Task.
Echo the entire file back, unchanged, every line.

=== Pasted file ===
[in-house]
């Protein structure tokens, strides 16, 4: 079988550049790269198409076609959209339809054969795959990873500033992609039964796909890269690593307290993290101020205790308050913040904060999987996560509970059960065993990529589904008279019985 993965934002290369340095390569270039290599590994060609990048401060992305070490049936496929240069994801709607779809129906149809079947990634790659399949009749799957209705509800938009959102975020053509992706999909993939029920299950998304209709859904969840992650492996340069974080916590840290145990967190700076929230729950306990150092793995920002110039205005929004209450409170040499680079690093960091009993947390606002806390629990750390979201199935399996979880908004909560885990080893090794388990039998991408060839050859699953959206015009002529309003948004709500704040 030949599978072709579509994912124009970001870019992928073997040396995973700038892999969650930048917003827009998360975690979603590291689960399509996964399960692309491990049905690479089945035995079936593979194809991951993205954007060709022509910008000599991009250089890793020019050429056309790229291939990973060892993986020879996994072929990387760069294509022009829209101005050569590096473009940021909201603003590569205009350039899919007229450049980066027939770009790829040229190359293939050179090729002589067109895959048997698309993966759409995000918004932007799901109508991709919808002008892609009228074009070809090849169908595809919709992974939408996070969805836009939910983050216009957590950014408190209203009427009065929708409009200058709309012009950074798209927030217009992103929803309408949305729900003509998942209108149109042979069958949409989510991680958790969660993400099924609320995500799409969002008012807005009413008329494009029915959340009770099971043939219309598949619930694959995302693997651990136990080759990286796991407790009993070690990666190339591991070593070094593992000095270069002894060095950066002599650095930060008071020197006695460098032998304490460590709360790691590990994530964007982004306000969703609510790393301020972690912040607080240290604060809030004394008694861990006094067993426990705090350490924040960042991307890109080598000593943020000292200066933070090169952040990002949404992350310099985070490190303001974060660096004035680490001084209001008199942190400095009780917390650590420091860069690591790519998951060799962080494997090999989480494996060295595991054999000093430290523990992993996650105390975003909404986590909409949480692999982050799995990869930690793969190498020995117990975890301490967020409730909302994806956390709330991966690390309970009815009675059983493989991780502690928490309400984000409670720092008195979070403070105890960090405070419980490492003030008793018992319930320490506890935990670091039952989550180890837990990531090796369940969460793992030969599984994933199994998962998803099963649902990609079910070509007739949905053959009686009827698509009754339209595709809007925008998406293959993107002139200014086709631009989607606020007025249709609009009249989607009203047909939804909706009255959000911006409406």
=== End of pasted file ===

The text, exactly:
[in-house]
């Protein structure tokens, strides 16, 4: 079988550049790269198409076609959209339809054969795959990873500033992609039964796909890269690593307290993290101020205790308050913040904060999987996560509970059960065993990529589904008279019985 993965934002290369340095390569270039290599590994060609990048401060992305070490049936496929240069994801709607779809129906149809079947990634790659399949009749799957209705509800938009959102975020053509992706999909993939029920299950998304209709859904969840992650492996340069974080916590840290145990967190700076929230729950306990150092793995920002110039205005929004209450409170040499680079690093960091009993947390606002806390629990750390979201199935399996979880908004909560885990080893090794388990039998991408060839050859699953959206015009002529309003948004709500704040 030949599978072709579509994912124009970001870019992928073997040396995973700038892999969650930048917003827009998360975690979603590291689960399509996964399960692309491990049905690479089945035995079936593979194809991951993205954007060709022509910008000599991009250089890793020019050429056309790229291939990973060892993986020879996994072929990387760069294509022009829209101005050569590096473009940021909201603003590569205009350039899919007229450049980066027939770009790829040229190359293939050179090729002589067109895959048997698309993966759409995000918004932007799901109508991709919808002008892609009228074009070809090849169908595809919709992974939408996070969805836009939910983050216009957590950014408190209203009427009065929708409009200058709309012009950074798209927030217009992103929803309408949305729900003509998942209108149109042979069958949409989510991680958790969660993400099924609320995500799409969002008012807005009413008329494009029915959340009770099971043939219309598949619930694959995302693997651990136990080759990286796991407790009993070690990666190339591991070593070094593992000095270069002894060095950066002599650095930060008071020197006695460098032998304490460590709360790691590990994530964007982004306000969703609510790393301020972690912040607080240290604060809030004394008694861990006094067993426990705090350490924040960042991307890109080598000593943020000292200066933070090169952040990002949404992350310099985070490190303001974060660096004035680490001084209001008199942190400095009780917390650590420091860069690591790519998951060799962080494997090999989480494996060295595991054999000093430290523990992993996650105390975003909404986590909409949480692999982050799995990869930690793969190498020995117990975890301490967020409730909302994806956390709330991966690390309970009815009675059983493989991780502690928490309400984000409670720092008195979070403070105890960090405070419980490492003030008793018992319930320490506890935990670091039952989550180890837990990531090796369940969460793992030969599984994933199994998962998803099963649902990609079910070509007739949905053959009686009827698509009754339209595709809007925008998406293959993107002139200014086709631009989607606020007025249709609009009249989607009203047909939804909706009255959000911006409406």